In recent years, sim swap attacks have become a growing concern for individuals and businesses alike. These attacks can result in identity theft, financial losses, and other security breaches.
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What Is a Sim Swap Attack
A sim swap attack is a type of fraud that involves taking over a victim’s mobile phone number by transferring it to a new sim card. The attacker then uses the new sim card to gain access to the victim’s accounts, such as bank accounts, social media platforms, and email accounts.
How Sim Swap Attacks Work
Sim swap attacks typically start with the attacker gathering personal information about the victim, such as their name, address, and date of birth. This information is then used to contact the victim’s mobile service provider and request a sim swap.
The attacker may impersonate the victim or claim that their phone has been lost or stolen. If successful, the mobile service provider will transfer the victim’s phone number to a new sim card, which the attacker controls.
Who Took What?
Although the tech giant has not disclosed which provider was compromised and therefore used to execute this supply chain attack, they only partner with Sprint, US Cellular, and T-Mobile. The latter recently experienced a cyber-attack that exposed the data of 37M customers. Read more about the attack on T-Mobile here.
In the meantime, Google has yet to track down the perpetrator of this attack, nor have they released an update about what steps customers should take to protect their data. Customers who may have been affected by the breach should expect to receive notifications from the corporation in the coming weeks, as they work with authorities to track down who did it and what, exactly, was stolen (or potentially even leaked).
Examples of Sim Swap Attack
Sim swap attacks have been used in a variety of ways, from stealing cryptocurrency to accessing personal information. In one high-profile case, a cryptocurrency investor lost millions of dollars in Bitcoin after his phone number was transferred to a new sim card by an attacker.
Google is currently dealing with a cyberattack on its telecom and mobile virtual network operation (MVNO) service. Since 2016, Google Fi has been servicing what is now approximately 500K active users.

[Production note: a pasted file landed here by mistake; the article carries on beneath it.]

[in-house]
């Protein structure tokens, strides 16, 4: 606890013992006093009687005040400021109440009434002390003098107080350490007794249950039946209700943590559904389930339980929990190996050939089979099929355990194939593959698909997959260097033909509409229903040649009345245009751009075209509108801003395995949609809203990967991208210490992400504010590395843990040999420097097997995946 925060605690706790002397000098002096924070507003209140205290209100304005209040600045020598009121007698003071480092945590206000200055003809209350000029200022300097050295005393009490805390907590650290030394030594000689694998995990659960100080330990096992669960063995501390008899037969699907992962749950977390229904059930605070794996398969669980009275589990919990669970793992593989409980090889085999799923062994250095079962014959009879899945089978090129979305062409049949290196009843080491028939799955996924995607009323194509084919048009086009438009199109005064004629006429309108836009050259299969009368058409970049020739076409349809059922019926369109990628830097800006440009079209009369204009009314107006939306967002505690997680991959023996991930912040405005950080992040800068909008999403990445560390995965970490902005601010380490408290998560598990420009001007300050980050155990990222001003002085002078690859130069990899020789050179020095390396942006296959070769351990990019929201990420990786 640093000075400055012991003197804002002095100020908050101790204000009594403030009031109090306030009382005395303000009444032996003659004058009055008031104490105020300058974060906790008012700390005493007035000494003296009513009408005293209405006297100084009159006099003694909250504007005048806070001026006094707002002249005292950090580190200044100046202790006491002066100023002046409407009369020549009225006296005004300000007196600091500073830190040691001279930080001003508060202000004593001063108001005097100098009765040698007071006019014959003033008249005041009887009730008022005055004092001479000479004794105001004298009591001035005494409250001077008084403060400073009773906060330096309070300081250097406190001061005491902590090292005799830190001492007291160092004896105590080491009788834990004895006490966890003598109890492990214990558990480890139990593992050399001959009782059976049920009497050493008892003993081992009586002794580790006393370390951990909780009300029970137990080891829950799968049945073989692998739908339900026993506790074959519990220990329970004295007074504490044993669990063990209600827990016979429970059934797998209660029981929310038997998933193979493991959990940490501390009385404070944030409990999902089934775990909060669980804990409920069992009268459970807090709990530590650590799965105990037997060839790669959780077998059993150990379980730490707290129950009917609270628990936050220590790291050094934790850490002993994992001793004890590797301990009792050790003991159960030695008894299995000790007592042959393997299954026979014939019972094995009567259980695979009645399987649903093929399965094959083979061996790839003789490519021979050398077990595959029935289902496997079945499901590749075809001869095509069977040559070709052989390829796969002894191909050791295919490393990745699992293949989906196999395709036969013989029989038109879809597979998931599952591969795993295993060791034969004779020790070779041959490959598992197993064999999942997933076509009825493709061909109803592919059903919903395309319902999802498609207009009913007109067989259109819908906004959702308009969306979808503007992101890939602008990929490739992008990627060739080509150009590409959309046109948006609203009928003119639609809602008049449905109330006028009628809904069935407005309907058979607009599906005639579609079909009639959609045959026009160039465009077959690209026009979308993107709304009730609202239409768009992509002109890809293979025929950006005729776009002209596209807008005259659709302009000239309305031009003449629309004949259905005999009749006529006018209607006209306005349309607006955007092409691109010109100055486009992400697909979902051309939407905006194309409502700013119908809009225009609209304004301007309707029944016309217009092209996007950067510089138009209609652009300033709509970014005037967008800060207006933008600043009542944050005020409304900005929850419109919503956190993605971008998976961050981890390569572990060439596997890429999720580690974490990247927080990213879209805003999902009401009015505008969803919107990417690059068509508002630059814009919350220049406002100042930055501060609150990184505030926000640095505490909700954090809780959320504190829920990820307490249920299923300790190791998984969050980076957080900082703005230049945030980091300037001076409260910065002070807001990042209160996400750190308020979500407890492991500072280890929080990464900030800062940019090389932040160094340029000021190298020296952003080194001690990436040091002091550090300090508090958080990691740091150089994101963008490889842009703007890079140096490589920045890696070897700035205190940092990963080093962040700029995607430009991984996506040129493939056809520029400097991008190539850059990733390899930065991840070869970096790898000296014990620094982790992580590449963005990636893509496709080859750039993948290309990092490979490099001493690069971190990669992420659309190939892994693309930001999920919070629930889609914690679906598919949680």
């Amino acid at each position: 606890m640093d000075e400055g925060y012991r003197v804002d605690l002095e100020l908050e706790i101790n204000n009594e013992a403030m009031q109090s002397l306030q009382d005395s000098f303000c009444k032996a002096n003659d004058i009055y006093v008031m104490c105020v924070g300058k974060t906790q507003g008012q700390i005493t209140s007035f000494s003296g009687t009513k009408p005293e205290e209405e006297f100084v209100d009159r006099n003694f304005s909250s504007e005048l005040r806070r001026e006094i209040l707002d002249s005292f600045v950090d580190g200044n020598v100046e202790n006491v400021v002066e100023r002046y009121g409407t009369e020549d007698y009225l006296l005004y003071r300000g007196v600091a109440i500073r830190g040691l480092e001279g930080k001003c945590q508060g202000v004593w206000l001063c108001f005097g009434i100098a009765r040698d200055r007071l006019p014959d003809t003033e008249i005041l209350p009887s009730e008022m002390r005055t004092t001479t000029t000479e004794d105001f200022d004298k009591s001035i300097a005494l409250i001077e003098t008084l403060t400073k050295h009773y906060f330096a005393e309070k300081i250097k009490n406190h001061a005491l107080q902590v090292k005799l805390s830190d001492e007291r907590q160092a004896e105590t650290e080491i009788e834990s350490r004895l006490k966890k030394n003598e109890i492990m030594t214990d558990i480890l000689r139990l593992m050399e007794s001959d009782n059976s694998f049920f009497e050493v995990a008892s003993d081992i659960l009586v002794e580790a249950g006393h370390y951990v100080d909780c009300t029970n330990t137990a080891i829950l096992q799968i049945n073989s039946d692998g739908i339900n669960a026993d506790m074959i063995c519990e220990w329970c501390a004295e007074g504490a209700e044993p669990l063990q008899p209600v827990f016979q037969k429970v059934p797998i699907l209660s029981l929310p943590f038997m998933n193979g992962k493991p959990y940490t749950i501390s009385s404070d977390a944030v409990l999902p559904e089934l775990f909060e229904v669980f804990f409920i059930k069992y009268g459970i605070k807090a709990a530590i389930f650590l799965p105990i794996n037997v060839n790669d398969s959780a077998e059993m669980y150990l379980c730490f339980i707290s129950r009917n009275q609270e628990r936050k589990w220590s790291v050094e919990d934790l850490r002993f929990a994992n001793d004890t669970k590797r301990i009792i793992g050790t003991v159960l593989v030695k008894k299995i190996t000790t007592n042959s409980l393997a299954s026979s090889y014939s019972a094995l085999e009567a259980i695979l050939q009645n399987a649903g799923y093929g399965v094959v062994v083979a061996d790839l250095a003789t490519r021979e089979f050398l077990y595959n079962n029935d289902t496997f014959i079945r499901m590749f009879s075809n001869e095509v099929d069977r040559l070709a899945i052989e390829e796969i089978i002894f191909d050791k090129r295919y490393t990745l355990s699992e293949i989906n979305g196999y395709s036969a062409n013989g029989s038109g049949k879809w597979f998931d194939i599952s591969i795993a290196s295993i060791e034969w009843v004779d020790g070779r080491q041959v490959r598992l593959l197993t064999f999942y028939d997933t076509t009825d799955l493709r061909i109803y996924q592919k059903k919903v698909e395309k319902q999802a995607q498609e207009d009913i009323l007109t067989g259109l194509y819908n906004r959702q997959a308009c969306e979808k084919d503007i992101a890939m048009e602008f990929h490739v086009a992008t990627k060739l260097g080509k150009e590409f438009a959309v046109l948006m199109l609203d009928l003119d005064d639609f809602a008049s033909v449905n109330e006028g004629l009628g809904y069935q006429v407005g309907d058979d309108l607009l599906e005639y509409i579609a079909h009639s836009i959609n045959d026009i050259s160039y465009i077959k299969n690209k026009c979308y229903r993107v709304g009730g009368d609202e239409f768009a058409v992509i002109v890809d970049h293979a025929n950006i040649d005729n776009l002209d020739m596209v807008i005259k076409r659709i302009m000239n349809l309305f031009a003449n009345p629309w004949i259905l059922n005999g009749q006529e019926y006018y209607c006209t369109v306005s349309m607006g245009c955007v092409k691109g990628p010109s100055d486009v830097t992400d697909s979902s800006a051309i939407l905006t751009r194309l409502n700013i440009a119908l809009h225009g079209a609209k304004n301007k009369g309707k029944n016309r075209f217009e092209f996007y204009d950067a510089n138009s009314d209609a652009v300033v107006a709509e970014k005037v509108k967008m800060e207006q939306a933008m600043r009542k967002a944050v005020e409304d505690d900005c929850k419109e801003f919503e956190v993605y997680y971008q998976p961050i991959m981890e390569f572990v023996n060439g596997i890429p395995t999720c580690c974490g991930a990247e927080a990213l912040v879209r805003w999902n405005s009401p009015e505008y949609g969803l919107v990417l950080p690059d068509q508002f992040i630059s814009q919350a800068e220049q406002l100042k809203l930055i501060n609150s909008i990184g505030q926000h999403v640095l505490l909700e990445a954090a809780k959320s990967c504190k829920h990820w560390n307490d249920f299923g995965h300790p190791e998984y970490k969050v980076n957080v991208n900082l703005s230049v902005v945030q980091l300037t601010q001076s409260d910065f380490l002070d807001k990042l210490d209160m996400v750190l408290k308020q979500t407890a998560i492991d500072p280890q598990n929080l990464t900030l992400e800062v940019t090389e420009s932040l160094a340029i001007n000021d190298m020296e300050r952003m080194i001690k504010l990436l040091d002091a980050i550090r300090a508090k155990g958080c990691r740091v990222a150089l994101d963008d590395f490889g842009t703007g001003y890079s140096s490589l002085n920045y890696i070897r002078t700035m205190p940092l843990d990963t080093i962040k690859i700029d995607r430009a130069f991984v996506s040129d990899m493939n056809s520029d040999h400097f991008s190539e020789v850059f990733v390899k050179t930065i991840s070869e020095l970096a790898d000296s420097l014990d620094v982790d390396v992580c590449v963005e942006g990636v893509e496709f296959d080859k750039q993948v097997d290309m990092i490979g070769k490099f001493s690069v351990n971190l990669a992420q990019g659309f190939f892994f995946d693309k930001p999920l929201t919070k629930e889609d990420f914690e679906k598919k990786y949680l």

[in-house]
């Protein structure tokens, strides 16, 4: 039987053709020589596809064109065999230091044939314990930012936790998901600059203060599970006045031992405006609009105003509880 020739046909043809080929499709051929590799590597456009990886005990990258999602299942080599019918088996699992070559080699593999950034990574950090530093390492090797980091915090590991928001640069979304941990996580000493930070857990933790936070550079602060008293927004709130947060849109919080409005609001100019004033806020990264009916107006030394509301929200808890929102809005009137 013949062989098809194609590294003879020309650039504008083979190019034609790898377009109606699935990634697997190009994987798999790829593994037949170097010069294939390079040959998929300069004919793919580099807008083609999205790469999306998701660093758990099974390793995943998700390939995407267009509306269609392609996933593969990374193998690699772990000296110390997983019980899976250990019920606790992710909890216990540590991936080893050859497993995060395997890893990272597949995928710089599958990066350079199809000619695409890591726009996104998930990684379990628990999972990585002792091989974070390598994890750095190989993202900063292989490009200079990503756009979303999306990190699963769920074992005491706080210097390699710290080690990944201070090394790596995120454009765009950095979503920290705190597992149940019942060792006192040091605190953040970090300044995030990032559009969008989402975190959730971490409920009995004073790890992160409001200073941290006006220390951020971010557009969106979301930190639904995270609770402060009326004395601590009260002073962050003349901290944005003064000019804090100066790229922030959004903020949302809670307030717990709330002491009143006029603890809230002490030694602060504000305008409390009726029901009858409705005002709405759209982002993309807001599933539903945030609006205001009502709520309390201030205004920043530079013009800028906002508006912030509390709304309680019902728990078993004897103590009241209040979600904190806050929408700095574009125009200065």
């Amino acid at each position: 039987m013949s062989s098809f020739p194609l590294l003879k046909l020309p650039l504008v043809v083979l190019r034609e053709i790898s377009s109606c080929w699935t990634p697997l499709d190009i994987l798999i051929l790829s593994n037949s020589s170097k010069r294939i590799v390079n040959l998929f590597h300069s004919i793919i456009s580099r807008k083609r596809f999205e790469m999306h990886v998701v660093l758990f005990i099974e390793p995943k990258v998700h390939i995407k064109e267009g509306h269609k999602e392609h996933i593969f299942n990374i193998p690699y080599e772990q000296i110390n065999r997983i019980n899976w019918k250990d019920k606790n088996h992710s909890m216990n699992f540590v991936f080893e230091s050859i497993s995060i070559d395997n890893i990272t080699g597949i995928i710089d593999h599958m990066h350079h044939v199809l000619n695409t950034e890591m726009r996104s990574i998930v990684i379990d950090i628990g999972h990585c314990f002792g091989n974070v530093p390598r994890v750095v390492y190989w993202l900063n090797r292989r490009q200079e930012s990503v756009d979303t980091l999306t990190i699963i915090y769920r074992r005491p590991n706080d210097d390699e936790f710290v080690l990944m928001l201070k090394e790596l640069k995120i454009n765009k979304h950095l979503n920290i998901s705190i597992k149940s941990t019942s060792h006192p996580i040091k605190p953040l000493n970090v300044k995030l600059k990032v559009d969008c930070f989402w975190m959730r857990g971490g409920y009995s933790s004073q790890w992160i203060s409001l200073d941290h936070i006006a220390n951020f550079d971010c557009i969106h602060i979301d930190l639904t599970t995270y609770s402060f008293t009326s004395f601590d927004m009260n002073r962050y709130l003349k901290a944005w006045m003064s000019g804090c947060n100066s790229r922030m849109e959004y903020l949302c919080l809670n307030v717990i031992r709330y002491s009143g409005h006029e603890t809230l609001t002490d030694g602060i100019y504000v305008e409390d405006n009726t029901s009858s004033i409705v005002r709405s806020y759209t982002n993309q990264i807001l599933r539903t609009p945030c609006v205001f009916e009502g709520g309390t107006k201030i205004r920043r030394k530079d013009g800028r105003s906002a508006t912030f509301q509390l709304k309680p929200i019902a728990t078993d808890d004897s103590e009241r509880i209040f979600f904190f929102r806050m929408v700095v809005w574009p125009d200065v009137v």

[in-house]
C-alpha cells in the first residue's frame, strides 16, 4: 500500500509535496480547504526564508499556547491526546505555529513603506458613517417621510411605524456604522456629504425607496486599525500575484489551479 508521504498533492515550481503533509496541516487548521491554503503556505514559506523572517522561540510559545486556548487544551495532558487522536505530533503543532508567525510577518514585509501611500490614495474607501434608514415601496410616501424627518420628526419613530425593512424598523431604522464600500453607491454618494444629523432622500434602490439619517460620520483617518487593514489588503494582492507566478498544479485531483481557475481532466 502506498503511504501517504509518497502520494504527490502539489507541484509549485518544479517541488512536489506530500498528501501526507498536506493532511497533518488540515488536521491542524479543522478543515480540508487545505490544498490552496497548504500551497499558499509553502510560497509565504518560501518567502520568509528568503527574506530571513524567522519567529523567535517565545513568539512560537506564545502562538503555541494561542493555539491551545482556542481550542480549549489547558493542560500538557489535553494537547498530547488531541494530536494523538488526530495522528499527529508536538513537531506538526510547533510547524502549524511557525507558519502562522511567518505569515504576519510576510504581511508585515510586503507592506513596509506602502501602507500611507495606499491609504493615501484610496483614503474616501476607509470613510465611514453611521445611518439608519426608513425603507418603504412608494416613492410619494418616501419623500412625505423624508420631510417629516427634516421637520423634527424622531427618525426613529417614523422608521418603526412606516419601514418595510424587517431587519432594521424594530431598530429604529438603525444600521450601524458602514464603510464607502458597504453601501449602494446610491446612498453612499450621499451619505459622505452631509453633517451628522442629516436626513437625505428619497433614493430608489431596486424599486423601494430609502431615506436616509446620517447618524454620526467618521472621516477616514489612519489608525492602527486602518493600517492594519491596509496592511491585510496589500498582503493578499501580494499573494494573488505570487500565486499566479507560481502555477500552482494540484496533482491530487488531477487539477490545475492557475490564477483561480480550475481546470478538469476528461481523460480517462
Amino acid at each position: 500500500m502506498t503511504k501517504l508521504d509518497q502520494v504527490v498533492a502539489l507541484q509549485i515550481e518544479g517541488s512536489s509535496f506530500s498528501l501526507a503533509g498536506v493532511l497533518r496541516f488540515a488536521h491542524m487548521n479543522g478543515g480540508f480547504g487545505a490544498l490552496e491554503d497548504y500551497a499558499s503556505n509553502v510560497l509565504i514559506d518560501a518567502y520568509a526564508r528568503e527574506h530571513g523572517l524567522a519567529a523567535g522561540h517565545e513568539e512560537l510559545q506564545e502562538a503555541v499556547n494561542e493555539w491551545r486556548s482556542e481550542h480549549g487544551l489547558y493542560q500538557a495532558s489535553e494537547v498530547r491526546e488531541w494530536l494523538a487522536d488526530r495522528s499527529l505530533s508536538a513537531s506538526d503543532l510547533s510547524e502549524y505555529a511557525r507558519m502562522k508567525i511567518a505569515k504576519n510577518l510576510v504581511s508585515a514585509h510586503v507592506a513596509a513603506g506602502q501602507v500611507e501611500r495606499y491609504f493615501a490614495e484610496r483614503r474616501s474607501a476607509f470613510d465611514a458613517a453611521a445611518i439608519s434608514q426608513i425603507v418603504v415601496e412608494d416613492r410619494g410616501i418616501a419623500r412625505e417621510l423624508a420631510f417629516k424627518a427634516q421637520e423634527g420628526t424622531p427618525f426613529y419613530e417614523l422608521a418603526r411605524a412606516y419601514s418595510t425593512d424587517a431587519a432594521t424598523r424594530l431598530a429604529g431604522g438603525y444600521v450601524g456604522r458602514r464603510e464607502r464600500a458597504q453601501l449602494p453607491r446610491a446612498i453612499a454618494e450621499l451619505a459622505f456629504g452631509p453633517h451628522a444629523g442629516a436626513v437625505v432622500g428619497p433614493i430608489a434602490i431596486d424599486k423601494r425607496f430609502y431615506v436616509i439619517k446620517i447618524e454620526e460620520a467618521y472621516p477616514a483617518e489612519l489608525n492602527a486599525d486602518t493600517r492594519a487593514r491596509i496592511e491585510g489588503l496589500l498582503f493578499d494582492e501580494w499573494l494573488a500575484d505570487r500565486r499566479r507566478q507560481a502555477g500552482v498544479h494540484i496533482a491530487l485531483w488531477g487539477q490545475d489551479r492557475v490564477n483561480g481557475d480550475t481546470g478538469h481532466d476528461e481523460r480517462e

Many companies use third-party services to perform routine operations, including customer support. That means that the support team’s training and security are not funded by Google’s deep pockets, and Google doesn’t train them either. That naturally opens up a crack for hackers to slither in and try to drill into big databases like Google’s.
What’s Happening to Users
Since the attack, many Fi users have reported password reset notifications from places like their Outlook, cryptocurrency wallets, and authentication apps. The people responsible are evidently attempting to gain access to these accounts or, if that fails, reset passwords and request multi-factor authentication codes via SMS message. This is most likely an attempt at a SIM swap attack.
SIM swap just means replacing one SIM card with another. This can be done benignly; for example, if you want to switch to a different SIM provider or upgrade your current SIM card with a new one. It lets you keep your existing phone number and data while upgrading a device. This swap can, however, be used against people too.
In a SIM swap attack, hackers steal your phone number and use it to gain access to your bank accounts or other online services. In this case, they’re trying to compromise your telecom service in the latest of a recent rise in threats against the telecommunications industry. In the case of Google Fi’s breach, the threat actors are attempting to reset your passwords via SMS code; by breaking into your phone number, the threat actor can spy on your message, see the one-time notification and gain access to your Fi account that way.
Consider changing your login credentials for your profile, and monitor your payment and account activity so that you can immediately flag suspicious changes. Eventually, Google Fi will release an update about what they’ve done to identify and find the attacker, and what next steps you should take (if any) to improve your account’s integrity.
This is only the latest in an upward trend of telecom services being targeted by hackers. Large organizations are not exempt from threat actors, even with top-of-the-line security teams and defenses. These days it really is a matter of if, not when, you experience a cyber event yourself! Prepare yourself by paying attention to your security awareness training and keeping abreast of breaking news in the cyber-threat landscape!